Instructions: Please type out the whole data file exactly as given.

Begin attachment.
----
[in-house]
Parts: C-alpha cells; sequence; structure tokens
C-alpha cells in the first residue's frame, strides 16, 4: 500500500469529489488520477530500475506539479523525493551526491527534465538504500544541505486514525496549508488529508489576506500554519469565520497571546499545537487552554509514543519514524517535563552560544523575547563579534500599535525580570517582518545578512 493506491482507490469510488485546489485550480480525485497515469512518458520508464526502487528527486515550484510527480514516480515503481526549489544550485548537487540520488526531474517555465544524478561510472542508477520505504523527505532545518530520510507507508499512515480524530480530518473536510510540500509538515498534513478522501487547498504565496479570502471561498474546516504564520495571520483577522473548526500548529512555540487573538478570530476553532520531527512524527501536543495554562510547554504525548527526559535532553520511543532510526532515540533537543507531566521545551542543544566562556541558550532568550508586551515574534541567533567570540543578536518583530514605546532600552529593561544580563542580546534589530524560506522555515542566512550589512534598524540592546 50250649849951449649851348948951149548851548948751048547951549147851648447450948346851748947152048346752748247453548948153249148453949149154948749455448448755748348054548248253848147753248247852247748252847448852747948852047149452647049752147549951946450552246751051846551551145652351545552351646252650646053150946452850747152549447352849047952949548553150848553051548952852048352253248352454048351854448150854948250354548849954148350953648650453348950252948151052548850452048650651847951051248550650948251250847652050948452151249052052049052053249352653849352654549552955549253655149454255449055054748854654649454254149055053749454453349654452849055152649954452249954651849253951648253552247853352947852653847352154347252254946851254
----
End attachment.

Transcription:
[in-house]
Parts: C-alpha cells; sequence; structure tokens
C-alpha cells in the first residue's frame, strides 16, 4: 500500500469529489488520477530500475506539479523525493551526491527534465538504500544541505486514525496549508488529508489576506500554519469565520497571546499545537487552554509514543519514524517535563552560544523575547563579534500599535525580570517582518545578512 493506491482507490469510488485546489485550480480525485497515469512518458520508464526502487528527486515550484510527480514516480515503481526549489544550485548537487540520488526531474517555465544524478561510472542508477520505504523527505532545518530520510507507508499512515480524530480530518473536510510540500509538515498534513478522501487547498504565496479570502471561498474546516504564520495571520483577522473548526500548529512555540487573538478570530476553532520531527512524527501536543495554562510547554504525548527526559535532553520511543532510526532515540533537543507531566521545551542543544566562556541558550532568550508586551515574534541567533567570540543578536518583530514605546532600552529593561544580563542580546534589530524560506522555515542566512550589512534598524540592546 50250649849951449649851348948951149548851548948751048547951549147851648447450948346851748947152048346752748247453548948153249148453949149154948749455448448755748348054548248253848147753248247852247748252847448852747948852047149452647049752147549951946450552246751051846551551145652351545552351646252650646053150946452850747152549447352849047952949548553150848553051548952852048352253248352454048351854448150854948250354548849954148350953648650453348950252948151052548850452048650651847951051248550650948251250847652050948452151249052052049052053249352653849352654549552955549253655149454255449055054748854654649454254149055053749454453349654452849055152649954452249954651849253951648253552247853352947852653847352154347252254946851254